Recalling Past Wisdom: Proverbs from Around the World
Experience is the greatest guide for the future. Proverbs serve as memorable pearls of past wisdom that can help light the way ahead. This collection illustrates how ancient proverbs are as relevant today as they have ever been. Maybe these reflections can help you chart a course for the journey ahead.
Berakit-rakit ke hulu, berenang-renang ke tepian. Bersakit-sakit dahulu bersenang-senang kemudian
"First paddle the raft upstream, then swim to shore. To be sick first, to be happy later."
– Malay Proverb
Meaning: Tackle the most challenging tasks first and save the easy ones for last
Any project is composed of multiple, diverse parts and tasks ranging from the quick and simple to the complex and highly challenging. Sometimes the order of tasks is predetermined, but often we can choose the order in which we complete the tasks. What is the best option? While, understandable, many of us would opt to complete the easier tasks first, this Malay proverb advocates opposite approach. It encourages us to do the heavy rowing first. To push upstream and tackle the challenging obstacles at the outset of a project, so that we can drift through the easier tasks as we approach the shore and the project’s completion. Why not remember this pearl of wisdom at the start of your next new project, and channel your initial upbeat energy and motivation into rowing through the most challenging waves first.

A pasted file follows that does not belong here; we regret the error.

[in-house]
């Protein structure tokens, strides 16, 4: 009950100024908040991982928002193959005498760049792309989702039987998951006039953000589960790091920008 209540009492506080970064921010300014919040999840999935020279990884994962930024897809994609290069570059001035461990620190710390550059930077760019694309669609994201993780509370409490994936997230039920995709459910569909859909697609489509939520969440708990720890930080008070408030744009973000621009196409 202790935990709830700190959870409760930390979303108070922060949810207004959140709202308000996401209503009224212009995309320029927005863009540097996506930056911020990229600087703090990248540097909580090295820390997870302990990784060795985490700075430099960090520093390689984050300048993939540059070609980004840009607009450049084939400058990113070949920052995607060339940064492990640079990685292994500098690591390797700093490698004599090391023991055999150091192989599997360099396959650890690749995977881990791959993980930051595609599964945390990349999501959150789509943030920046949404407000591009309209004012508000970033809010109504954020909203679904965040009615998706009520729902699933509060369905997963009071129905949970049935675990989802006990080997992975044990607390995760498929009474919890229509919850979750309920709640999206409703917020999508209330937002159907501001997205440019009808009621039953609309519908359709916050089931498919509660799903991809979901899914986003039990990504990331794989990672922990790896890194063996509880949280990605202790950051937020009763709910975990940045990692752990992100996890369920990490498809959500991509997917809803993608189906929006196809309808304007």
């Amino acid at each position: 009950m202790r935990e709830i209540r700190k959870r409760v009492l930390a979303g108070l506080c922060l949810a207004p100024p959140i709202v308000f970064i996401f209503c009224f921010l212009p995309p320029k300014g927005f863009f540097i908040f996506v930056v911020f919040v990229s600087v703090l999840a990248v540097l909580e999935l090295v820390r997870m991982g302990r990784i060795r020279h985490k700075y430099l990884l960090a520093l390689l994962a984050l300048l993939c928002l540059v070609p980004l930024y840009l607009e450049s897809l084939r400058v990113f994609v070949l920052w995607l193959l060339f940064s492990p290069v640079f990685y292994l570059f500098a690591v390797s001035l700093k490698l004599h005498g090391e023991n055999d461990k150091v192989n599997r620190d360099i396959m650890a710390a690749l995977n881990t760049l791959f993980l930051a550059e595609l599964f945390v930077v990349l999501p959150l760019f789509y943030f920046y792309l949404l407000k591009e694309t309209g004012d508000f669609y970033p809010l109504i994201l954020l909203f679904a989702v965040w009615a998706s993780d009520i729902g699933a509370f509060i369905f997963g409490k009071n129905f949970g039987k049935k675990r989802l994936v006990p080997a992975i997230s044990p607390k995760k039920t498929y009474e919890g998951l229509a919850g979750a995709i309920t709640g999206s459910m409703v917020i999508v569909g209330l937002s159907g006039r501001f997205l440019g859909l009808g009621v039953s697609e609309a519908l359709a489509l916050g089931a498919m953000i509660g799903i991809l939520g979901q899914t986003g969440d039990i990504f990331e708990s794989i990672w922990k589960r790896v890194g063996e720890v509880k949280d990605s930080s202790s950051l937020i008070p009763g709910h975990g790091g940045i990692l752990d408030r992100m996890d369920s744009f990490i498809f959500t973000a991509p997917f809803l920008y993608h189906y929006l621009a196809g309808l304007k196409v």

Alla vill vara herrar, men ingen vill bära säcken.
"Everyone wants to be a lord, but noone wants to carry the load."
– Swedish Proverb
Meaning: Everyone would like to give the orders, but success hinges on getting things done